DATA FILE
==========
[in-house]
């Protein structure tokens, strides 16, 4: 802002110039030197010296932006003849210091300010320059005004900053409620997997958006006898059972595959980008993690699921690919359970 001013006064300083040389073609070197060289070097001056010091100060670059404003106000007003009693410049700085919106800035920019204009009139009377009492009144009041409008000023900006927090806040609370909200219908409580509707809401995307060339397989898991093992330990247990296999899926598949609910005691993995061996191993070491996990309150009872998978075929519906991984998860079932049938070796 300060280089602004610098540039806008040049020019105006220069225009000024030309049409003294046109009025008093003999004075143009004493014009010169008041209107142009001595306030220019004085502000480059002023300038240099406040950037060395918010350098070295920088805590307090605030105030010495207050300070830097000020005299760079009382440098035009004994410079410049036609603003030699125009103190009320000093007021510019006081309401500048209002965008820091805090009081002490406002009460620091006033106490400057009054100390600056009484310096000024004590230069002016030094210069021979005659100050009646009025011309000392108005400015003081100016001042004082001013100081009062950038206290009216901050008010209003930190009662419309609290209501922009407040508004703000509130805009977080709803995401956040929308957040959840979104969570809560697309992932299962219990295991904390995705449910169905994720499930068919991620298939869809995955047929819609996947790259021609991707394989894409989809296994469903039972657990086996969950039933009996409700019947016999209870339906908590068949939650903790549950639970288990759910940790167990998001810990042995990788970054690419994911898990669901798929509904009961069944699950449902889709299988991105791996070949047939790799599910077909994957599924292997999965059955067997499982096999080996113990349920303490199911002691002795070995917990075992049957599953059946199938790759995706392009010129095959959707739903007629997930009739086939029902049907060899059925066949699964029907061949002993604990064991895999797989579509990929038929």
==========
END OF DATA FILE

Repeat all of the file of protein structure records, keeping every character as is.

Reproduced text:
[in-house]
């Protein structure tokens, strides 16, 4: 802002110039030197010296932006003849210091300010320059005004900053409620997997958006006898059972595959980008993690699921690919359970 001013006064300083040389073609070197060289070097001056010091100060670059404003106000007003009693410049700085919106800035920019204009009139009377009492009144009041409008000023900006927090806040609370909200219908409580509707809401995307060339397989898991093992330990247990296999899926598949609910005691993995061996191993070491996990309150009872998978075929519906991984998860079932049938070796 300060280089602004610098540039806008040049020019105006220069225009000024030309049409003294046109009025008093003999004075143009004493014009010169008041209107142009001595306030220019004085502000480059002023300038240099406040950037060395918010350098070295920088805590307090605030105030010495207050300070830097000020005299760079009382440098035009004994410079410049036609603003030699125009103190009320000093007021510019006081309401500048209002965008820091805090009081002490406002009460620091006033106490400057009054100390600056009484310096000024004590230069002016030094210069021979005659100050009646009025011309000392108005400015003081100016001042004082001013100081009062950038206290009216901050008010209003930190009662419309609290209501922009407040508004703000509130805009977080709803995401956040929308957040959840979104969570809560697309992932299962219990295991904390995705449910169905994720499930068919991620298939869809995955047929819609996947790259021609991707394989894409989809296994469903039972657990086996969950039933009996409700019947016999209870339906908590068949939650903790549950639970288990759910940790167990998001810990042995990788970054690419994911898990669901798929509904009961069944699950449902889709299988991105791996070949047939790799599910077909994957599924292997999965059955067997499982096999080996113990349920303490199911002691002795070995917990075992049957599953059946199938790759995706392009010129095959959707739903007629997930009739086939029902049907060899059925066949699964029907061949002993604990064991895999797989579509990929038929």